March 15, 2016

Testamentary Trusts are commonly utilised for their tax benefits and for controlling the distribution of funds to beneficiaries including minors and individuals who may be at risk or not capable of managing their financial affairs. However, Testamentary Trusts also offer an effective asset protection structure.

A Testamentary Trust is a necessity for anyone who intends to bequeath part or all of their estate to minors or those who may not be able to manage their financial affairs. These may include people with serious health conditions, disabilities or other special circumstances. Additional benefits include tax advantages when applying adult tax rates for minors.

Equally, Testamentary Trusts protect assets from creditors, delinquents and threats to the estate including former or estranged spouses. Put simply, those whom you do not want to take control of your assets or to make claims on your estate.

While there are significant advantages associated with Testamentary Trusts, unintentional improper management can expose the trustees to risk. For instance, if assets are held in trust for minors, any distributions to access tax rates will result in the minor having an enforceable debt against the trust, either now or in the future.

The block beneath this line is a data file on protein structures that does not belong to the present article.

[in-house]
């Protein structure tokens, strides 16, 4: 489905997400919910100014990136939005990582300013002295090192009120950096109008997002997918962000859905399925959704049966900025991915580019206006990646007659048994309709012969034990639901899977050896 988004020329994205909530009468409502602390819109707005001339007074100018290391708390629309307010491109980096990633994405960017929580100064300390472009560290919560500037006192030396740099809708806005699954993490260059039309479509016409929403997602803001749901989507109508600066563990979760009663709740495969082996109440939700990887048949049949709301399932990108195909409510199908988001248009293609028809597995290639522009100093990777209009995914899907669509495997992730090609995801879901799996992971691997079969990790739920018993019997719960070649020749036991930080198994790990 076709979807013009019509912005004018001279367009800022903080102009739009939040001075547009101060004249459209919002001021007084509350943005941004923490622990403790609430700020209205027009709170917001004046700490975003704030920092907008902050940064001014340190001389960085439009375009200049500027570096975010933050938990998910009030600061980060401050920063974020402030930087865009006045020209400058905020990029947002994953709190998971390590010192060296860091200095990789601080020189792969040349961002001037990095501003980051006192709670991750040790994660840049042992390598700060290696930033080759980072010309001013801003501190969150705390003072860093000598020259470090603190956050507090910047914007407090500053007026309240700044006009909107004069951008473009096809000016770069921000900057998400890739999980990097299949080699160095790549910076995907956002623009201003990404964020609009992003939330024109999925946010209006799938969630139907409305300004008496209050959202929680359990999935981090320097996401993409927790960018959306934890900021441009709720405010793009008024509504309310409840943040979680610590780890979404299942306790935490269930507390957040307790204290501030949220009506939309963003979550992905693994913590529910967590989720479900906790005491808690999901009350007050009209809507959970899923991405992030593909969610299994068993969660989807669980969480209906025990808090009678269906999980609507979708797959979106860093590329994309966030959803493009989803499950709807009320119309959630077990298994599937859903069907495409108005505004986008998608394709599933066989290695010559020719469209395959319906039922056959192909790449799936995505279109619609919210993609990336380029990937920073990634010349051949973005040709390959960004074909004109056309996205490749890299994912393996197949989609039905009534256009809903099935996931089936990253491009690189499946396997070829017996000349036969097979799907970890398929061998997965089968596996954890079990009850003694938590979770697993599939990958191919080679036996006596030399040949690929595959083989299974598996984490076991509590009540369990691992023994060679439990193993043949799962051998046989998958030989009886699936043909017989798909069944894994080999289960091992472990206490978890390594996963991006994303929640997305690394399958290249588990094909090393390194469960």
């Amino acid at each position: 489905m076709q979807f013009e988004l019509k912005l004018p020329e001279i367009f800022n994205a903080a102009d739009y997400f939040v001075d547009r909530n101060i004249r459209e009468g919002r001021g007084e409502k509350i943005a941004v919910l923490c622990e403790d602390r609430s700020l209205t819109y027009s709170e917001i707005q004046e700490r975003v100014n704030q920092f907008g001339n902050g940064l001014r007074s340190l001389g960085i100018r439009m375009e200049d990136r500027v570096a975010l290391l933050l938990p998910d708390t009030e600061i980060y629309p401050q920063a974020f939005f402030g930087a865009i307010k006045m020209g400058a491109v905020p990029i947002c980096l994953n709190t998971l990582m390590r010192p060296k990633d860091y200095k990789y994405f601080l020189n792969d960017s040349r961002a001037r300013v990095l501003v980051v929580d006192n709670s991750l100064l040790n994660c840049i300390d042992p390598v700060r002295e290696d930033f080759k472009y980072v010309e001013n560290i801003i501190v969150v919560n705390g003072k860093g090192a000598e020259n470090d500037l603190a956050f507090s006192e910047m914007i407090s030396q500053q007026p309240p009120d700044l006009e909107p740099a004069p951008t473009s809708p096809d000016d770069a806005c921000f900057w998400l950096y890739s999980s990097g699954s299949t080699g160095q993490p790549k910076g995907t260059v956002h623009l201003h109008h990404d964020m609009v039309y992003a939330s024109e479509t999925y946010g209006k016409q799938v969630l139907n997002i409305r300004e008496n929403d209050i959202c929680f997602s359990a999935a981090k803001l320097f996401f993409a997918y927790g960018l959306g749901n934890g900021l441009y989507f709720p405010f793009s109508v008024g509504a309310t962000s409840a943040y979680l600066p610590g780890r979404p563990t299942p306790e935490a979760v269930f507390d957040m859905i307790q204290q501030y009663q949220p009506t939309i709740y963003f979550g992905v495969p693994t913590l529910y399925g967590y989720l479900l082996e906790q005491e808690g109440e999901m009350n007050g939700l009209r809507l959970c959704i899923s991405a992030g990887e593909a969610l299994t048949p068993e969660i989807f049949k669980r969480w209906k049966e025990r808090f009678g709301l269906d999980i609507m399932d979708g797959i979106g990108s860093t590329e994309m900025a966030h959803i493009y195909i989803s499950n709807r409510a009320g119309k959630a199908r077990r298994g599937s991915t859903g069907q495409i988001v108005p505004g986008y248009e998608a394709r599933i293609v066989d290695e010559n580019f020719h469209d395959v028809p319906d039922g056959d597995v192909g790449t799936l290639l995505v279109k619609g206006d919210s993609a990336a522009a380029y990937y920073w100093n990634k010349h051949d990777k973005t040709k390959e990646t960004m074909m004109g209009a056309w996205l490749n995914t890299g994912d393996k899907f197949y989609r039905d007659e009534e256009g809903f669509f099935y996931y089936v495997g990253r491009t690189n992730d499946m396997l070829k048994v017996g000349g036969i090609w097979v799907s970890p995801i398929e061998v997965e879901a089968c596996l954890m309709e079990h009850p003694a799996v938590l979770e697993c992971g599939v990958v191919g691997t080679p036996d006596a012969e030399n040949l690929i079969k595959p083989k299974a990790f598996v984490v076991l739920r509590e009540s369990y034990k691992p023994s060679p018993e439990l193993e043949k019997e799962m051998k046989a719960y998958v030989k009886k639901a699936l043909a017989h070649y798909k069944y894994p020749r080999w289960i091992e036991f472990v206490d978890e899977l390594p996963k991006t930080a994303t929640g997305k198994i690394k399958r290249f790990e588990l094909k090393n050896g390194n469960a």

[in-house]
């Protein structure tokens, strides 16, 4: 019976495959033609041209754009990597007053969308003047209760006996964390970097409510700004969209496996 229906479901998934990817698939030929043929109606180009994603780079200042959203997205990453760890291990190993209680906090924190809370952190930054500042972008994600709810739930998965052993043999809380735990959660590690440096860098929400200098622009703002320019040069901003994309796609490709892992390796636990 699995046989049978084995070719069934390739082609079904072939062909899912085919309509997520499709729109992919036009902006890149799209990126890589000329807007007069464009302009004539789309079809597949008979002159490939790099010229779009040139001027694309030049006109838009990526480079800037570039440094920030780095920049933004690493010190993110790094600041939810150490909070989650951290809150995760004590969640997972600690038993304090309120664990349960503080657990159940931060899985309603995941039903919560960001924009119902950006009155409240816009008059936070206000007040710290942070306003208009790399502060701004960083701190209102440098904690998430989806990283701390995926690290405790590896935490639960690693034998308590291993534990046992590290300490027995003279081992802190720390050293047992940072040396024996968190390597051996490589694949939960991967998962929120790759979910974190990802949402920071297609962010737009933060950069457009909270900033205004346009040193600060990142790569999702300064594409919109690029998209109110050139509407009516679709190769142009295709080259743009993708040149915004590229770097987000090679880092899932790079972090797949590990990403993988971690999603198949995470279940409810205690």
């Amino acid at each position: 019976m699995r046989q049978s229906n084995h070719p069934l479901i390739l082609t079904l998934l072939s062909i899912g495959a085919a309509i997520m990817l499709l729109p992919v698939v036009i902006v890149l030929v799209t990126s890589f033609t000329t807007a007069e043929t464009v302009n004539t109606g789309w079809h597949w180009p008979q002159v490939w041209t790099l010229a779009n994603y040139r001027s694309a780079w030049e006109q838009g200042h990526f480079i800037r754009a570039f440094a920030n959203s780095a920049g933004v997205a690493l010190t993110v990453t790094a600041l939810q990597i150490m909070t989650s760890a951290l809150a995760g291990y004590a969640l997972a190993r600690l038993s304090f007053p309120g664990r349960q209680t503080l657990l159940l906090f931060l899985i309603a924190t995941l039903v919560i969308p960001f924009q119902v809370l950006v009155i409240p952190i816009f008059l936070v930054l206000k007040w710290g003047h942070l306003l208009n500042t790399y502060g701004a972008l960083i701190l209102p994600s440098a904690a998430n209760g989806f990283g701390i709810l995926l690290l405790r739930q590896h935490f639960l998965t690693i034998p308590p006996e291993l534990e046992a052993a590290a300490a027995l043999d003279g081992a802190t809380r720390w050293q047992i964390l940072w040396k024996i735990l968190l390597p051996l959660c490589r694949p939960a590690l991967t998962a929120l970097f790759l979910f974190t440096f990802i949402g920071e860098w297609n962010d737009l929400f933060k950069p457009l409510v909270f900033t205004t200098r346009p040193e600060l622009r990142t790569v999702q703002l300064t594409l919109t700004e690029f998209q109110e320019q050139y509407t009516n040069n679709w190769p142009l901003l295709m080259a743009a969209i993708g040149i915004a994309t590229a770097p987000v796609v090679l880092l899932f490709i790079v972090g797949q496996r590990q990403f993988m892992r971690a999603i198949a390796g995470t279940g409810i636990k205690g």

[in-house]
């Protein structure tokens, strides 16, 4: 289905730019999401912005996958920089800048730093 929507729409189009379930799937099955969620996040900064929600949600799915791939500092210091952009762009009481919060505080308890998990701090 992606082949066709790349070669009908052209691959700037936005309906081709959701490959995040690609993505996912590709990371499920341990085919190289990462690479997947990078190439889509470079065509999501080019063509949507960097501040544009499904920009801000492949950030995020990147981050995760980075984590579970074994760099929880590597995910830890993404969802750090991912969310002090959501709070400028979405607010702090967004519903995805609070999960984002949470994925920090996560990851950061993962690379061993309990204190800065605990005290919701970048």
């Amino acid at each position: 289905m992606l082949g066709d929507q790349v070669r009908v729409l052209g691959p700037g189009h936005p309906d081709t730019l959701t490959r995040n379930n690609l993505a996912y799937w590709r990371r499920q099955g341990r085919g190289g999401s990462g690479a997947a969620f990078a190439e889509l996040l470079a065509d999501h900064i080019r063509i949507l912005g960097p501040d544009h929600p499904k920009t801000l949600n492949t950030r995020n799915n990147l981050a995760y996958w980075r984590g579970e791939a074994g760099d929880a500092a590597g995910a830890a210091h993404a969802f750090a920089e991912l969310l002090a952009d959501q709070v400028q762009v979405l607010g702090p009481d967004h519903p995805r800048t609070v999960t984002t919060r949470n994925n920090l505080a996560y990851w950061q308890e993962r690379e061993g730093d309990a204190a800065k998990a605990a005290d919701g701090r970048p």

The trustee must be able to demonstrate that the assets held in trust have been managed prudently for the minor. Any costs incurred on behalf of the minor for their benefit should be recorded to ensure that no future liability exists. In some cases, it may be appropriate to establish a sub-trust to manage distribution liabilities.

Understanding the benefits of a Testamentary Trust is important, but equally you must avoid being singularly focussed on the tax benefits at the expense of fully appreciating the responsibilities that come with appropriately and diligently managing the trust itself. As your accountant, we can guide you on your options as well and provide clear instruction for avoiding any pitfalls.

To find out whether you need a Testamentary Trust in place, and for any other estate planning questions, please contact us.